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African states cannot deny enforced disappearances any longer

The first hurdle towards tackling the deadly practice is getting governments to even acknowledge it.

Eva Nudd
19 November 2019, 11.09am
Algerian women hold up posters featuring photos of relatives who have disappeared, 2015.
Hakim Addad (Collectif des familles de disparus en Algérie)

In Sudan, almost a dozen protesters disappeared in June following a violent crackdown by the security forces or paramilitaries. 

In Libya, Seham Sergiwa, an MP and critic of military strongman Khalifa Haftar, has been missing since July after she was forcibly removed from her home in a violent raid. 

In Zimbabwe, where doctors have been on strike demanding better pay and working conditions, the president of the Hospital Doctors Association was kidnapped from his home. He was tortured by government forces for three days before being found, in a serious condition, several kilometres outside Harare. 

These three recent cases of enforced disappearances, the practice of secretly abducting or imprisoning a person, are just the tip of the iceberg. There may be hundreds more, but most are going unreported. 

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No one has been prosecuted for these crimes, creating a culture of impunity and ongoing suffering for the victims. In Algeria, almost three decades after the civil war ended, relatives are still searching for their loved ones and fighting against a pervasive culture of impunity and silence to obtain answers.

The practice of enforced disappearances dates back to the colonial era in Africa, when enforced disappearances were used against freedom fighters and to instil blind obedience among the population. In recent years, some African states have relied on enforced disappearances to silence political opposition, activists and human rights defenders. 

Enforced disappearance is a particularly heinous human rights violation as it places victims outside the law, putting them at a high risk of torture and other violations. Many victims are tortured or killed or live in constant fear of being killed, while their families live in mental anguish, not knowing if their loved ones are still alive, where they are being held, or how they are being treated.

Since the UN Working Group on Enforced and Involuntary Disappearances was established in the 1980s, it has received 4,000 complaints of enforced disappearances involving African countries. However, the available statistics do not provide a full and accurate picture as many victims’ relatives are reluctant to report for fear of retaliation and reprisal. Distrust in government and a weak rule of law in African countries also hinder reporting by the victims’ relatives.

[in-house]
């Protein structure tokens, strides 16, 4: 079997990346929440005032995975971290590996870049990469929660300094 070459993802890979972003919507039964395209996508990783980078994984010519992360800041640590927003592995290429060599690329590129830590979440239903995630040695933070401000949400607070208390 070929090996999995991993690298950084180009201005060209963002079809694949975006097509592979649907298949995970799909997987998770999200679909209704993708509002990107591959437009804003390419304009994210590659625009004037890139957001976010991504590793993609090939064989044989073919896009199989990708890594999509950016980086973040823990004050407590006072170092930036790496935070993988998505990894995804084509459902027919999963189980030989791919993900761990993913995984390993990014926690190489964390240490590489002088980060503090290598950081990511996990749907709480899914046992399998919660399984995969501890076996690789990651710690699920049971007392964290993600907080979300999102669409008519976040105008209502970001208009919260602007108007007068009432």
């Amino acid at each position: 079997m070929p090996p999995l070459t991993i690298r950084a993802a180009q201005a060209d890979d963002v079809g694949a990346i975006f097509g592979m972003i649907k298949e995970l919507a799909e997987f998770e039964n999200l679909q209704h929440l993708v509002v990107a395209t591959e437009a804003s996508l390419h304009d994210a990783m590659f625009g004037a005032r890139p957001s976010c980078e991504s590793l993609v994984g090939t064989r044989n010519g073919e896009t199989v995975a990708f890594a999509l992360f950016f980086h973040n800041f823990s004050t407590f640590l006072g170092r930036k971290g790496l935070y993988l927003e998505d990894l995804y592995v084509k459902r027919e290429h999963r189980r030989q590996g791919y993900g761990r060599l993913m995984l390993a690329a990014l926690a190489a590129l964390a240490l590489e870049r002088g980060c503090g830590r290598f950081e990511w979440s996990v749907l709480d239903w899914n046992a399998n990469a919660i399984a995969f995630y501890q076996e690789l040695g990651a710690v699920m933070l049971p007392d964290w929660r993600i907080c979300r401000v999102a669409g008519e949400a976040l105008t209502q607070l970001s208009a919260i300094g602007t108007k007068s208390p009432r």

African governments can no longer hide behind the cloak of denial.

There is almost no public information on the recurrence of this practice nationally or at the regional level. Many governments have for years denied the use of enforced disappearances. However, African governments can no longer hide behind the cloak of denial. 

The recent moral outrage caused by the latest disappearances in Sudan, Zimbabwe and Libya, may finally be the step needed to force governments to admit to the use of this devastating practice. 

The relatives of the victims, as well as civil society organisations, have been publicly shaming the governments, demanding to know the whereabouts of their loved ones and seeking accountability. The use of social media and other tools has provided a better understanding of the crime of enforced disappearance, and an empowered civil society has been working to demand justice for the victims of this crime.

Last month the African Commission on Human and Peoples’ Rights discussed, at a session organised jointly by REDRESS, the practice of enforced disappearances in Africa during one of its main sessions. 

Zainabou Sylvie Kayitesi, chairman of the commission, highlighted that there is no regional treaty tackling the problem of enforced disappearances in Africa. This distinguishes the African and American continents, where the Organization of American States adopted the Inter-American Convention on Forced Disappearance of Persons in 1994 as a way to tackle a crime that had been widespread during the authoritarian regimes of the 1960s, 1970s and 1980s. 

Kayitesi also noted that at a global level, only 16 out of 54 African countries have either signed or ratified the International Convention on the Protection of all Persons from Enforced Disappearance, the main international treaty on enforced disappearances.

The African Commission should seize the current momentum around the issue of enforced disappearances to ensure that the plight of victims is heard. One way of doing this would be by adopting comprehensive guidelines for African states to prevent, investigate and prosecute the crime of enforced disappearance in the continent, and to provide reparations to victims.

The efforts of the African Commission should trigger Member States of the African Union to work towards the drafting and eventual adoption of a regional treaty that shows political commitment to eradicate this grave crime in the continent.  

Only by acknowledging that enforced disappearances are happening in their territories will African states will prove that they are serious about eradicating this practice and providing justice and reparations to those that suffer from it.

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